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Sex is Running in the 2016 Election

The Huffington Post The Huffington Post 19/10/2015 Twanna A. Hines

Americans are afraid of sex. Having written, taught, researched, worked in and spoken about the topic over the past decade, I know this is true. In also explains why sex dominates U.S. elections and politics time and time again -- whether we're talking about marriage equality, LGBTQ service members, elected officials' sex scandals or, you guessed it, reproductive health.
Lately, I've increasingly noticed reporters use the phrase women's health as a proxy for reproductive health. To be clear, I don't think this is always necessarily a bad thing. It's just inaccurate.
Reproductive health, to paraphrase the World Health Organization (WHO), pertains to the reproductive processes, functions and system at all stages of life -- and it covers our physical, mental and social well-being, not merely the absence of disease or infirmity. Women's health, according to the National Institutes of Health (NIH), includes unique issues such as pregnancy and menopause; however, it also covers health issues that affect both men and women, such as heart disease, which might affect women differently.
Framing women's health and reproductive health as the same issue can be effective. It drives home the fact that reproductive healthcare services such as birth control prescriptions are, indeed, healthcare services. Furthermore, women's health is no less important than men's health. Call me crazy, but I don't think that statement is especially radical, nor should it be at all debatable.
Here's where politics come in. Reproductive health is about women's health, and ensuring women's access to healthcare is also a matter of equal protection of the laws. It's weird if insurance companies cover viagra, but not Addyi. Or, if they don't cover hormonal birth control medicines and prescriptions for women at all. This also explains why healthcare services that affect women but not men -- I'm looking at you, abortion! -- are so highly controversial.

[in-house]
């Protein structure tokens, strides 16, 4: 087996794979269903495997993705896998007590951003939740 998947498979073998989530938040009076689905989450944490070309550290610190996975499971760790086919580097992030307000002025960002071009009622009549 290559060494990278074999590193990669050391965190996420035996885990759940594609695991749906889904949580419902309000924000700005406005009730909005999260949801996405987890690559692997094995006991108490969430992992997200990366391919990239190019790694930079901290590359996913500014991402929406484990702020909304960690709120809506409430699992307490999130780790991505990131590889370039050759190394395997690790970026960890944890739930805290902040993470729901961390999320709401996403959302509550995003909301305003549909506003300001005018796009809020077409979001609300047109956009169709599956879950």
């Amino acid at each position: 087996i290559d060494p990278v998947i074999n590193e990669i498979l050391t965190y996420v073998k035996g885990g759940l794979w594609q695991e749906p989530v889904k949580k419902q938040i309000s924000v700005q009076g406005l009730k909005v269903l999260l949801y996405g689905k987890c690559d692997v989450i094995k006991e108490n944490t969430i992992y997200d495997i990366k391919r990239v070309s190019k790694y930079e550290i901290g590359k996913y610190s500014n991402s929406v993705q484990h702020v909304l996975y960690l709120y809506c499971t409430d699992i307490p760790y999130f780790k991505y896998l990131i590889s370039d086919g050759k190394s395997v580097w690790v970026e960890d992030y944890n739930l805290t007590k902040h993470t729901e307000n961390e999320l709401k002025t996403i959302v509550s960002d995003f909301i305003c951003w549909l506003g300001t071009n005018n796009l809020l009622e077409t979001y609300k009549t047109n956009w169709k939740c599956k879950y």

While isn't important to remember reproductive health is often synonymous with women's health, here's what is missing in that equation: Such statements can unwittingly perpetuate the myth that reproduction belongs more squarely in women's wheelhouse. Men who get involved? Oh, they're just allies.
2015-10-18-1445195646-3755242-949310044DED6AD1.jpg © Provided by The Huffington Post 2015-10-18-1445195646-3755242-949310044DED6AD1.jpg
Lovers, look at the image of the male and female reproductive systems. Male plumbing looks like female plumbing turned upside down and inside out. Pretty, innit? This is my reminder to every beautiful pair of eyes reading these words: Men have reproductive tracts and they need reproductive healthcare, too. After all, women don't self-reproduce. In addition to pulling men more further into the conversation, which I believe must increasingly occur, here's what happens next: Whichever candidate, party, activist groups, and other members of civil society get sex "right" in the minds of the American people will win.


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